The coronavirus pandemic threw nearly every element of the U.S. solar industry into disarray. Developers and suppliers sent preemptive force majeure warnings. Utilities paused some requests for proposals. Experts warned of tightening financial markets.
Amid the turmoil, at least one trend seemed to remain stable: the capacity of solar projects and portfolios acquired in Q1 2020 actually eclipsed that of the same period last year, according to tracking from Mercom Capital Group.
But Mercom's most recent numbers suggest the pandemic may have mowed down even that trend.
More than 12 gigawatts of large U.S. solar projects changed owners in Q1 2020, more than double the capacity sold in the same period the year prior, and with more action from oil and gas companies. But Q1 overlapped only partially with the impacts of the coronavirus.
Deal-making has slowed significantly in Q2, Mercom CEO Raj Prabhu said in an interview. Only about 2 gigawatts have exchanged hands so far, though the quarter is not yet complete.
“Quarter-over-quarter, the trend looks pretty bad,” Prabhu said.
Project acquisitions provide an important indicator of market health, allowing developers to recycle that capital into the market, Prabhu said.
Lingering concerns over solar finance
When the coronavirus crisis hit this spring, clean-energy experts warned that the industry could face similar challenges to those it encountered during the Great Recession.
So far, however, most of those fears have not come to pass, even if project mergers and acquisitions have slowed down. The solar market looks different, and deal-making much more resilient, than it did in the late aughts.
“I don’t think I’ve seen the dropoff we saw when credit markets dried up in the  downturn," said Eric Macaux, an attorney at Mintz who advises clients on energy transactions. "Part of that might be that this is a much more mature market then it was then, and there’s just a lot more money sloshing around."
Concerns over the availability of tax equity for renewables projects persist, analysts say.
“The number-one thing we’ve heard on the financial markets is the cost of capital and the cost of debt have both gone up, simply because everything is viewed as more risky," said Colin Smith, senior solar analyst at Wood Mackenzie Power & Renewables. "That additional risk comes with additional cost."
Still, Smith noted a “tremendous amount of interest” from potential buyers of U.S. solar projects. Some likely acquirers, including NextEra Energy, feel the economic downturn could lead developers to put more projects on the market — potentially resulting in a swift rebound in deal-making.
“The core fundamentals for solar remain pretty attractive, and on an M&A front, there’s still a lot of capital that finds that to be a good investment,” said Macaux. “COVID-19 is a bump, and the contracting of the credit market and tax equity markets is challenging. [But] these are 30-year assets.”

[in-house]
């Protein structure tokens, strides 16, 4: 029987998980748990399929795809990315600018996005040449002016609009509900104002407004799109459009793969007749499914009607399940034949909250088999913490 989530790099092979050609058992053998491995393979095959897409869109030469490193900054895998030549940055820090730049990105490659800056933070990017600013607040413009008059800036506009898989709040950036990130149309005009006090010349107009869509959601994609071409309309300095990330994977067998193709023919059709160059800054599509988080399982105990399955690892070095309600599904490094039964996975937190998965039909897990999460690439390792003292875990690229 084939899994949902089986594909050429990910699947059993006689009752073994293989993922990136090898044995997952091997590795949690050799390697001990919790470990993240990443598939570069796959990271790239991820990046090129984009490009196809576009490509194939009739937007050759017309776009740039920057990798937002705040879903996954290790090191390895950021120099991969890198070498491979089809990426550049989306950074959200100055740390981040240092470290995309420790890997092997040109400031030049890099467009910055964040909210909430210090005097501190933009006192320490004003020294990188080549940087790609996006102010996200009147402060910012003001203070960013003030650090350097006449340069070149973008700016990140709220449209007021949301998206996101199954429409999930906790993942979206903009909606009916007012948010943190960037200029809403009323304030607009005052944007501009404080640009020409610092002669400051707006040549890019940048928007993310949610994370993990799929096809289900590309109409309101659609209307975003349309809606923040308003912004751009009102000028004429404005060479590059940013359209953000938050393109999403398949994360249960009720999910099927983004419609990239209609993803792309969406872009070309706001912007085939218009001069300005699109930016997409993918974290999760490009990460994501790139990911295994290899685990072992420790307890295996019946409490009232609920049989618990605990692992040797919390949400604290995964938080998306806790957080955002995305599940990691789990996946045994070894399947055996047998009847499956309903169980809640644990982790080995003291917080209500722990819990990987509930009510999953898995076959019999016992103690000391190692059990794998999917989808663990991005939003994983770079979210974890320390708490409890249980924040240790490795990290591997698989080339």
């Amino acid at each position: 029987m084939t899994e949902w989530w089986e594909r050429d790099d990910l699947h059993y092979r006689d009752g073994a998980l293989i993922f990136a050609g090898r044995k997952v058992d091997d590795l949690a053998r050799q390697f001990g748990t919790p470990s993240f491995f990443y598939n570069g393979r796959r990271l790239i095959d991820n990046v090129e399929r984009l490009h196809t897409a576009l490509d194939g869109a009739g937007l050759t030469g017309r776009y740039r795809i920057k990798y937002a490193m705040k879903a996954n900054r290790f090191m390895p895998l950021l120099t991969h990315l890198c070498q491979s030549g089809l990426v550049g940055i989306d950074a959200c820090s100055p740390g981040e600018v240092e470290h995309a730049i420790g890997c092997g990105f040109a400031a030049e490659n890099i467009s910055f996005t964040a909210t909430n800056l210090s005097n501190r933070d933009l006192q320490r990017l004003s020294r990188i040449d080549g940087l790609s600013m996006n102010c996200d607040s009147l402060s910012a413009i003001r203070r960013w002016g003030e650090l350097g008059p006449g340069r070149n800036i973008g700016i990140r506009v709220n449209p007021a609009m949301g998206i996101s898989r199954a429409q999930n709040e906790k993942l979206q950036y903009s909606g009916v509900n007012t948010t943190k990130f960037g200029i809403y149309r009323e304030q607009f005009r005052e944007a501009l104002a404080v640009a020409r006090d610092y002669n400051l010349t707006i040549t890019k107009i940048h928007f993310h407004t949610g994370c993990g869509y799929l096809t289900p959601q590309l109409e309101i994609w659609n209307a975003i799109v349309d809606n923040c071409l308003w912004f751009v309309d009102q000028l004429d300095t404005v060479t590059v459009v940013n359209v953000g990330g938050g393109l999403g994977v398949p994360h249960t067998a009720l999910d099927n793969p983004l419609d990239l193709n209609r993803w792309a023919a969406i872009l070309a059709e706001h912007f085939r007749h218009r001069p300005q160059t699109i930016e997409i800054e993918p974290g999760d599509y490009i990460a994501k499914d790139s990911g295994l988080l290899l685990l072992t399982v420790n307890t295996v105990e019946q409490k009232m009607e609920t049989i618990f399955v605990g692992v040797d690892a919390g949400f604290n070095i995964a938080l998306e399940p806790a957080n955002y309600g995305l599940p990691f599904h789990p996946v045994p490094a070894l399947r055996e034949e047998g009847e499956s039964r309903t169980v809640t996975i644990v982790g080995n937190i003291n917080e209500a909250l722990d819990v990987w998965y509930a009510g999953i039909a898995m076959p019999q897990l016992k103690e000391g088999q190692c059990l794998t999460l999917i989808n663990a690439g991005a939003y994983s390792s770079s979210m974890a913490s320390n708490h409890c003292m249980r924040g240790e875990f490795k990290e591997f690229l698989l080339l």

Tom Burton, chair of Mintz's energy and sustainability practice, said he's seen U.S. solar project M&A continuing at more or less the same level as before. But there has been a "flight to quality," Burton said.
The projects that are being bought come from established developers and are purchased by confident, experienced financiers. Mintz pointed to a recent Goldman Sachs Renewable Power acquisition it advised on; the bank purchased a 27-megawatt solar project in New York from Massachusetts-based developer East Light Partners.
All eyes on the second half of 2020
Mercom's Prabhu said that if things pick up in June, U.S. solar M&A could still hit 3 to 4 gigawatts of volume in Q2, which would bring the first half of the year to 15 to 16 gigawatts — still substantial growth over last year.
In many ways it's still a “seller’s market,” Prabhu said, with solid projects winning three or four bids each. Logistics have held up efforts to close transactions. “It’s a matter of people and companies being able to go out there and meet [and perform] due diligence.”
Deals that can't get done now are likely to leak into the second half of the year. Wood Mackenzie is still expecting the U.S. to add around 14 gigawatts of new large-scale solar capacity in 2020, Smith said.
Meanwhile, there are signs that the U.S. economy may be opening back up, with unemployment falling in May. The U.S. stock market has rebounded strongly and is not far off its pre-COVID-19 record highs. Power demand is creeping back up and may reach its pre-pandemic levels by the end of the year.
Signs like those may give investors the confidence needed to rekindle stalled solar deals. “Looking at the past couple of weeks, I think people are getting more comfortable,” Prabhu said.